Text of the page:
He has erected a multitude of New Offices, and sent hither swarms of Officers to harrass our people, and eat out their substance.
He has kept among us, in times of peace, Standing Armies without the Consent of our legislatures.
He has affected to render the Military independent of and superior to the Civil power.
He has combined with others to subject us to a jurisdiction foreign to our constitution, and unacknowledged by our laws; giving his Assent to their Acts of pretended Legislation:
For Quartering large bodies of armed troops among us:
For protecting them, by a mock Trial, from punishment for any Murders which they should commit on the Inhabitants of these States:
Mary Louise Kelly
For cutting off our Trade with all parts of the world:
For imposing Taxes on us without our Consent:
For depriving us in many cases, of the benefits of Trial by Jury:
For transporting us beyond Seas to be tried for pretended offences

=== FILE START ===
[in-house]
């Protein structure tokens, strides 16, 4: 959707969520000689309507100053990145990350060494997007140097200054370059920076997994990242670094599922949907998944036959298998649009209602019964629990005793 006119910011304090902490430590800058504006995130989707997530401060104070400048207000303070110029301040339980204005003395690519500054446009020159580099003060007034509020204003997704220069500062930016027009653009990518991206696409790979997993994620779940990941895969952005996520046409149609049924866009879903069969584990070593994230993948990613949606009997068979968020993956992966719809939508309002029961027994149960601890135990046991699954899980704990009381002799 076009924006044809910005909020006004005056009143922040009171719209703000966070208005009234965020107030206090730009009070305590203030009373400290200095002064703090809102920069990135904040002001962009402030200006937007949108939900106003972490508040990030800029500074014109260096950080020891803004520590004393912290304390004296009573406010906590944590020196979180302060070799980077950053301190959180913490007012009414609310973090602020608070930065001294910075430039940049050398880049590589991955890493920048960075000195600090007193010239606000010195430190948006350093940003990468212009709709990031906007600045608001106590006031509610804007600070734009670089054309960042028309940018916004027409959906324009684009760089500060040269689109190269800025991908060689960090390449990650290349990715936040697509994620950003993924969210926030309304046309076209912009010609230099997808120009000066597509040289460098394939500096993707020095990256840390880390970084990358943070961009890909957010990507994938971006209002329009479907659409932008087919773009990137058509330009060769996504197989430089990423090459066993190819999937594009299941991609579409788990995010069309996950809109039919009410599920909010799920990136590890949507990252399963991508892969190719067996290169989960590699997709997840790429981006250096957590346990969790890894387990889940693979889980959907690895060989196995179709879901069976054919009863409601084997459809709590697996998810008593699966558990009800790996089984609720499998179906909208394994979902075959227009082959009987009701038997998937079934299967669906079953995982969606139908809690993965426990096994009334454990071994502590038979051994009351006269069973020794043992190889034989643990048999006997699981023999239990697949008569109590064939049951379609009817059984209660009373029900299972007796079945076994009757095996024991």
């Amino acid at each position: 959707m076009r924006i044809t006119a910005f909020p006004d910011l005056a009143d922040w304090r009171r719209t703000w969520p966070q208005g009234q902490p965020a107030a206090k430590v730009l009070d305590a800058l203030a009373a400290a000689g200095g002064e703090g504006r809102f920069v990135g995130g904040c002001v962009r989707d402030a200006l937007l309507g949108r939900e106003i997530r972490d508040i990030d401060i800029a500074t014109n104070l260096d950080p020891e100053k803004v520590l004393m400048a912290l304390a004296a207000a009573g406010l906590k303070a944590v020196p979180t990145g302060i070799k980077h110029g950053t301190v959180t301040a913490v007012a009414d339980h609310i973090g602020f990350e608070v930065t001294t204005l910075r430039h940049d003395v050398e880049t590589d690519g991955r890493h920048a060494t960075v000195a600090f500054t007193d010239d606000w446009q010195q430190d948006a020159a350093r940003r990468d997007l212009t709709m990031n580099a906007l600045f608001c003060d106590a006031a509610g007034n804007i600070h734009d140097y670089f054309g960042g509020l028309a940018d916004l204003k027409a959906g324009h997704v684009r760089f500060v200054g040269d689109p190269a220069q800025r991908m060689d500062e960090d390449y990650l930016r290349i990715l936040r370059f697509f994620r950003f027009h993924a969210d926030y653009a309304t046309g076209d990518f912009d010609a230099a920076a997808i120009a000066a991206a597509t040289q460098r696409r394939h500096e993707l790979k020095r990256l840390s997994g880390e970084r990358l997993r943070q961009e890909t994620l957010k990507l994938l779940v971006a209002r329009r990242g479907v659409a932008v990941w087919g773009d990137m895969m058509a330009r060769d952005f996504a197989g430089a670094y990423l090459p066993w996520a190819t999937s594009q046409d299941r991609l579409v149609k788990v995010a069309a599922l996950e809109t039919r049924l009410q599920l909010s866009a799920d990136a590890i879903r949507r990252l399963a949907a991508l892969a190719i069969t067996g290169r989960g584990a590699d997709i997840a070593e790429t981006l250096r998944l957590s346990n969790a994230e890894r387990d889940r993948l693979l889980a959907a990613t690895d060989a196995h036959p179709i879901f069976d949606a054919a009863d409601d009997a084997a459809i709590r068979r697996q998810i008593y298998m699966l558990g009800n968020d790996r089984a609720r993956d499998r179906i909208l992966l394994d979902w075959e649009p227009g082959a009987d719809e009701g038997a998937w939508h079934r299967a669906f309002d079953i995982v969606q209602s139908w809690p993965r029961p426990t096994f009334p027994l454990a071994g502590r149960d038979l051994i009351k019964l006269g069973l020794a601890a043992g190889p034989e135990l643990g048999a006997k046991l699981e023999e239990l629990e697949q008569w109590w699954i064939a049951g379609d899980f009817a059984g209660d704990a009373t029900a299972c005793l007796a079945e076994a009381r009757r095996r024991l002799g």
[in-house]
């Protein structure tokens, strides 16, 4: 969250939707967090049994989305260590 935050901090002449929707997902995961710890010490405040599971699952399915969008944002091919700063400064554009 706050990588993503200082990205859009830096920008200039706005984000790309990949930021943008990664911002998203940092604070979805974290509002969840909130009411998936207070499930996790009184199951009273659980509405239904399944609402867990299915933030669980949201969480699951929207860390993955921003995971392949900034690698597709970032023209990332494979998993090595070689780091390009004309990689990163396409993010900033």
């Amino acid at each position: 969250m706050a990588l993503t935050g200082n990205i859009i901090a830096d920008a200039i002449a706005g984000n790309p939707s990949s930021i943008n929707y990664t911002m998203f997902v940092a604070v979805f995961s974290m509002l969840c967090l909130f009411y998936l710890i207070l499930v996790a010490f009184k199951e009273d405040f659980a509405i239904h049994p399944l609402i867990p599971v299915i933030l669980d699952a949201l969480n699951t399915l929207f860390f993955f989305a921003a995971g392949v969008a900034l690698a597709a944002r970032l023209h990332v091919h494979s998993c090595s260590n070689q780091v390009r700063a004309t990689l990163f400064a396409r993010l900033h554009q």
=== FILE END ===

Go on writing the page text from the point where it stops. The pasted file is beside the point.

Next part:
For abolishing the free System of English Laws in a neighbouring Province, establishing therein an Arbitrary government, and enlarging its Boundaries so as to render it at once an example and fit instrument for introducing the same absolute rule into these Colonies:
For taking away our Charters, abolishing our most valuable Laws, and altering fundamentally the Forms of our Governments:
For suspending our own Legislatures, and declaring themselves invested with power to legislate for us in all cases whatsoever.
He has abdicated Government here, by declaring us out of his Protection and waging War against us.
He has plundered our seas, ravaged our Coasts, burnt our towns, and destroyed the lives of our people.
He is at this time transporting large Armies of foreign Mercenaries to compleat the works of death, desolation and tyranny, already begun with circumstances of Cruelty & perfidy scarcely paralleled in the most barbarous ages, and totally unworthy the Head of a civilized nation.
He has constrained our fellow Citizens taken Captive on the high Seas to bear Arms against their Country, to become the executioners of their friends and Brethren, or to fall themselves by their Hands.
He has excited domestic insurrections amongst us, and has endeavoured to bring on the inhabitants of our frontiers, the merciless Indian Savages, whose known rule of warfare, is an undistinguished destruction of all ages, sexes and conditions.